It’s good Bluebox Now was able to solve its problem and move on. It’s just too bad it had to suffer through what I imagine were at least a few stressful days and sleepless nights. All over an issue that could have been avoided through a careful trademark search.
A new top-level domain (TLD), “.CO” has recently been created as a competitor to “.COM.” While it is currently more expensive (approximately $30.00 per year versus only $10.00 per year for the standard .COM), Google and other search engines will treat websites in this domain the same as any other. This means the .CO and the .COM will be ranked the same, based on both content and reputation.
The new .CO domain has several benefits. Because it is new, there are more available domain names available for consumer registration. The higher price should help preserve this increased availability by reducing speculators’ bulk purchases and website “parking.” Also, the .CO already has a meaning for non-U.S. residents, e.g. the BBC is found at www.bbc.co.uk. In addition, the shorter length and greater availability of the .CO mean that some surprisingly short and catchy names are available and ready for purchase. Finally, people looking for a website online are changing their method of searching. Increasingly, web visitors start their search at a search engine page instead of an “address bar.” Therefore, a highly ranked site (be it a .COM or .CO) will be found regardless of its domain name or ending.
Benefits aside, a new TLD still has its drawbacks. There is currently a lack of awareness in the marketplace regarding the .CO. A .CO address may look like a typo, as if the “m” was left off unintentionally, or potential visitors to a site might not trust a .CO address as much (or as little) as they’d trust the more widely used and longer available .COM’s. Another important potential drawback that will probably unravel as time goes on is the possibility of trademark disputes between different owners of a .CO and .COM with the same leader. It is something to keep in mind if you’re currently interested in buying a .CO. Whether or not this will develop into a trademark problem, we shall see in the (likely) very near future.
Consumer awareness of .CO will grow faster overseas due to its existing recognition, thus domestic recognition should not fall far behind. In the future, at least the short-term, the .CO will become a reasonable alternative to .COM’s that are either unavailable or too expensive to buy off of others.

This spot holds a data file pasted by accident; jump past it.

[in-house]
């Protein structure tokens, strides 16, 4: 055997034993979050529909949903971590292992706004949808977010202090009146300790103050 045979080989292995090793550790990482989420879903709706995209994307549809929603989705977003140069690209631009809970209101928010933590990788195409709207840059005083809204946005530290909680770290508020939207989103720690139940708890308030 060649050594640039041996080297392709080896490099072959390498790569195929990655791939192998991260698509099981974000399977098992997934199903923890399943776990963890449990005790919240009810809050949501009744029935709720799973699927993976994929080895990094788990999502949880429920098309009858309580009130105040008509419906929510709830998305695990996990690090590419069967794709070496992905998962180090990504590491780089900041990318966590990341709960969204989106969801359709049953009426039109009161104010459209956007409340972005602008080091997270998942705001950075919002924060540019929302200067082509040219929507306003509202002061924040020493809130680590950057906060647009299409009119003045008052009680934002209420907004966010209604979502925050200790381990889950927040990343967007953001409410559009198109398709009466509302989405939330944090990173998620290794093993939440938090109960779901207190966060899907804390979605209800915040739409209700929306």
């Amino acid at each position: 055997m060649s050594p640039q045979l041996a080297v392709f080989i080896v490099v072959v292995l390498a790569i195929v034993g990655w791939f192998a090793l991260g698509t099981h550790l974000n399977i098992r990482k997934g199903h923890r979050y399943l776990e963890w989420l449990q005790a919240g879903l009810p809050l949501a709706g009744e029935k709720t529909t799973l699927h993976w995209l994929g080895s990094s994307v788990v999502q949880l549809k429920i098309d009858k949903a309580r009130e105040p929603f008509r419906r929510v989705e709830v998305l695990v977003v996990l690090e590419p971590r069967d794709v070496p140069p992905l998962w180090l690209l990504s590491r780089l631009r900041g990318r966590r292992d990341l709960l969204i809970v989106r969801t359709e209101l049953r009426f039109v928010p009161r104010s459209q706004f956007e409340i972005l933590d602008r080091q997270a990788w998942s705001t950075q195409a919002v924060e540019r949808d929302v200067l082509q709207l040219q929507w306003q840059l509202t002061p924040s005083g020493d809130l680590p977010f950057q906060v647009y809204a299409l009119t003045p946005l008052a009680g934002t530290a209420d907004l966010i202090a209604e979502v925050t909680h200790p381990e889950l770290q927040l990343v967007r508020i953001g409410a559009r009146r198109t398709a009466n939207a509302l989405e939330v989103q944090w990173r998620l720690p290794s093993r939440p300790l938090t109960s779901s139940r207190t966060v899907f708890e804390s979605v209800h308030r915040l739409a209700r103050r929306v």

Ironically, I was about to write a blog post, A New World of Orphan Works. I had wanted a picture of spilled coffee in an ad for OregonLaws.org: I had found this one online, perfect for my project, but without any attribution. Contacting the web page author didn’t help.
Enter Tin Eye, a “reverse image search”. Upload an image, and it instantly finds many places on the web where it appears.
It may turn into a really useful tool for several purposes. Here, it found unauthorized re-uses of a product logo belonging to Panic Software, a local Portland software shop:
Here, a more typical search result showing where one’s work ends up:
Finally, Tin Eye can be used to track down the origin of an “orphan work”. In my case, I discovered that I already had the rights to use the image (stock photo in a collection I own).
From the LexisNexis trademark law podcast: An alumni / fan of Auburn University designs and sells giant foam hands printed with university’s marks. Auburn files suit and has won a preliminary injunction.
What stands out to me is that a college’s or team’s name on a fan article does not seem like an “indicator of source” to consumers. This would distinguish it from Board of Regents v. KST, for example (sports fan / alumni uses alma mater’s mark in the name of his private company).
In other words, people walk around with “Ralph Lauren” printed on their shirts for entirely different reasons than, say, “Oregon State University”.
And when I (admittedly, a non-sport-fan consumer) see someone with Oregon State University on a sweatshirt, I don’t think to myself, “OSU made that great sweatshirt”, but rather, “That person supports OSU.” In my theory, this use is essentially descriptive, and the text is short for “A fan of OSU.” (I realize that even this longer version may not be truly descriptive, though.)
Additionally, I think that Kozinski’s arguments in Mattel v. MCA Records (a.k.a the Barbie Girl Song case, finding (1) a different type of use when in the name of an art work — this is analogous to the different use on a fan article — and (2) the broad First Amendment protection for not-purely-commercial speech) are persuasive here.
But maybe I’m the one who’s odd. Maybe sports fans, the consumers for these products, expect that only the mark owner manufactures/licenses these products.